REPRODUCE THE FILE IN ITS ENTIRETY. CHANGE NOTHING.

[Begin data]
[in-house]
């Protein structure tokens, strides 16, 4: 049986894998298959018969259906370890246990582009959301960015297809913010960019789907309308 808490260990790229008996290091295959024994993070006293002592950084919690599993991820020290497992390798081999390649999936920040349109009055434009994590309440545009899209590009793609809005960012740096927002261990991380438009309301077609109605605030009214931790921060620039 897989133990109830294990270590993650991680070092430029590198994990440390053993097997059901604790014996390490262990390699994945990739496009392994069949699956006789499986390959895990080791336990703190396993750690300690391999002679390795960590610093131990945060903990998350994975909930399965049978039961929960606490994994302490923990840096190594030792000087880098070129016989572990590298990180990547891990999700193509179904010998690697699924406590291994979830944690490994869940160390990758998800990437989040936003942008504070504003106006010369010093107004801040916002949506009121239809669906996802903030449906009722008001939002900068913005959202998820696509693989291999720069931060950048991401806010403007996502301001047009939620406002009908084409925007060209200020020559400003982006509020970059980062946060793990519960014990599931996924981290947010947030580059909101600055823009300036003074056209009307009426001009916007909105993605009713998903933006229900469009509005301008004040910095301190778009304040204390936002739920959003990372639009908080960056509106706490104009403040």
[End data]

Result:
[in-house]
């Protein structure tokens, strides 16, 4: 049986894998298959018969259906370890246990582009959301960015297809913010960019789907309308 808490260990790229008996290091295959024994993070006293002592950084919690599993991820020290497992390798081999390649999936920040349109009055434009994590309440545009899209590009793609809005960012740096927002261990991380438009309301077609109605605030009214931790921060620039 897989133990109830294990270590993650991680070092430029590198994990440390053993097997059901604790014996390490262990390699994945990739496009392994069949699956006789499986390959895990080791336990703190396993750690300690391999002679390795960590610093131990945060903990998350994975909930399965049978039961929960606490994994302490923990840096190594030792000087880098070129016989572990590298990180990547891990999700193509179904010998690697699924406590291994979830944690490994869940160390990758998800990437989040936003942008504070504003106006010369010093107004801040916002949506009121239809669906996802903030449906009722008001939002900068913005959202998820696509693989291999720069931060950048991401806010403007996502301001047009939620406002009908084409925007060209200020020559400003982006509020970059980062946060793990519960014990599931996924981290947010947030580059909101600055823009300036003074056209009307009426001009916007909105993605009713998903933006229900469009509005301008004040910095301190778009304040204390936002739920959003990372639009908080960056509106706490104009403040």